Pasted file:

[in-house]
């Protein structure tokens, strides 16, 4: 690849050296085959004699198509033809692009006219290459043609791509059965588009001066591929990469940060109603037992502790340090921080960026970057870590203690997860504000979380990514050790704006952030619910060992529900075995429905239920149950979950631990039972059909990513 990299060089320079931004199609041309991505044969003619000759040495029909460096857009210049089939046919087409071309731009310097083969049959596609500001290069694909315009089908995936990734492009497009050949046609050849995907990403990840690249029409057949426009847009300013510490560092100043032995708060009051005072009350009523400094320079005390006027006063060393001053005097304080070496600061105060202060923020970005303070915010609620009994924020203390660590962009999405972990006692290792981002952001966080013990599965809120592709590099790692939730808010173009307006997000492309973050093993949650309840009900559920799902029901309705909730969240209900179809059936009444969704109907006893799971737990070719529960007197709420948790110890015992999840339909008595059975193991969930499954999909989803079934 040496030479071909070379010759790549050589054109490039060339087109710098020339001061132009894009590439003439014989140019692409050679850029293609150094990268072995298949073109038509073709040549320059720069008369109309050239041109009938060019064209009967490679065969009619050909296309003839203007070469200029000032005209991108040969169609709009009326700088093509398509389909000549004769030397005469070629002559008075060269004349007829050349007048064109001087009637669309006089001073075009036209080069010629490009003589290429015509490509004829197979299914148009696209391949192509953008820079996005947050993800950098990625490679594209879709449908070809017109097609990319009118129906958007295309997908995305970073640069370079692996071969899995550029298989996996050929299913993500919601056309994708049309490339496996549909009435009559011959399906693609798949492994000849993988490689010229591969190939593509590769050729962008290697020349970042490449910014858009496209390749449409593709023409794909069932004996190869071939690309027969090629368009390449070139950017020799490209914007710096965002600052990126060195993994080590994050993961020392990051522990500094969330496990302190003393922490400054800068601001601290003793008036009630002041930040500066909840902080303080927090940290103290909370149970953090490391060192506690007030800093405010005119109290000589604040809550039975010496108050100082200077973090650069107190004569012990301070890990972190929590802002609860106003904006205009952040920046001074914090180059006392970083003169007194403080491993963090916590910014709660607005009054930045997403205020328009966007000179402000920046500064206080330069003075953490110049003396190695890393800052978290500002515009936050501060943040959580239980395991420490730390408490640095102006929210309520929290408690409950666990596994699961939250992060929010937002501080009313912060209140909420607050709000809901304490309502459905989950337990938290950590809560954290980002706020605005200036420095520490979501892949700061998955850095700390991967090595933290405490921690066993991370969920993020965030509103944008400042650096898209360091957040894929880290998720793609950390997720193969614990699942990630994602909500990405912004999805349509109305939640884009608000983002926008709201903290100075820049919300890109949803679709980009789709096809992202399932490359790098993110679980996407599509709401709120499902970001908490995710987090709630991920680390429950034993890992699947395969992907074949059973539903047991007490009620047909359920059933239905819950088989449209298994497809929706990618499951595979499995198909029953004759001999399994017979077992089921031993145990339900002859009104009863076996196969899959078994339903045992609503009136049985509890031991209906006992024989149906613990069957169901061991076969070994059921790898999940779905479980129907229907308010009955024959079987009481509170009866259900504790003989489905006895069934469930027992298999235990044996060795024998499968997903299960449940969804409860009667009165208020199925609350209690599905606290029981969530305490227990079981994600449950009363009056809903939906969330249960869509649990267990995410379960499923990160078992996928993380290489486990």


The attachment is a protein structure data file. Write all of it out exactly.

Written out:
[in-house]
């Protein structure tokens, strides 16, 4: 690849050296085959004699198509033809692009006219290459043609791509059965588009001066591929990469940060109603037992502790340090921080960026970057870590203690997860504000979380990514050790704006952030619910060992529900075995429905239920149950979950631990039972059909990513 990299060089320079931004199609041309991505044969003619000759040495029909460096857009210049089939046919087409071309731009310097083969049959596609500001290069694909315009089908995936990734492009497009050949046609050849995907990403990840690249029409057949426009847009300013510490560092100043032995708060009051005072009350009523400094320079005390006027006063060393001053005097304080070496600061105060202060923020970005303070915010609620009994924020203390660590962009999405972990006692290792981002952001966080013990599965809120592709590099790692939730808010173009307006997000492309973050093993949650309840009900559920799902029901309705909730969240209900179809059936009444969704109907006893799971737990070719529960007197709420948790110890015992999840339909008595059975193991969930499954999909989803079934 040496030479071909070379010759790549050589054109490039060339087109710098020339001061132009894009590439003439014989140019692409050679850029293609150094990268072995298949073109038509073709040549320059720069008369109309050239041109009938060019064209009967490679065969009619050909296309003839203007070469200029000032005209991108040969169609709009009326700088093509398509389909000549004769030397005469070629002559008075060269004349007829050349007048064109001087009637669309006089001073075009036209080069010629490009003589290429015509490509004829197979299914148009696209391949192509953008820079996005947050993800950098990625490679594209879709449908070809017109097609990319009118129906958007295309997908995305970073640069370079692996071969899995550029298989996996050929299913993500919601056309994708049309490339496996549909009435009559011959399906693609798949492994000849993988490689010229591969190939593509590769050729962008290697020349970042490449910014858009496209390749449409593709023409794909069932004996190869071939690309027969090629368009390449070139950017020799490209914007710096965002600052990126060195993994080590994050993961020392990051522990500094969330496990302190003393922490400054800068601001601290003793008036009630002041930040500066909840902080303080927090940290103290909370149970953090490391060192506690007030800093405010005119109290000589604040809550039975010496108050100082200077973090650069107190004569012990301070890990972190929590802002609860106003904006205009952040920046001074914090180059006392970083003169007194403080491993963090916590910014709660607005009054930045997403205020328009966007000179402000920046500064206080330069003075953490110049003396190695890393800052978290500002515009936050501060943040959580239980395991420490730390408490640095102006929210309520929290408690409950666990596994699961939250992060929010937002501080009313912060209140909420607050709000809901304490309502459905989950337990938290950590809560954290980002706020605005200036420095520490979501892949700061998955850095700390991967090595933290405490921690066993991370969920993020965030509103944008400042650096898209360091957040894929880290998720793609950390997720193969614990699942990630994602909500990405912004999805349509109305939640884009608000983002926008709201903290100075820049919300890109949803679709980009789709096809992202399932490359790098993110679980996407599509709401709120499902970001908490995710987090709630991920680390429950034993890992699947395969992907074949059973539903047991007490009620047909359920059933239905819950088989449209298994497809929706990618499951595979499995198909029953004759001999399994017979077992089921031993145990339900002859009104009863076996196969899959078994339903045992609503009136049985509890031991209906006992024989149906613990069957169901061991076969070994059921790898999940779905479980129907229907308010009955024959079987009481509170009866259900504790003989489905006895069934469930027992298999235990044996060795024998499968997903299960449940969804409860009667009165208020199925609350209690599905606290029981969530305490227990079981994600449950009363009056809903939906969330249960869509649990267990995410379960499923990160078992996928993380290489486990």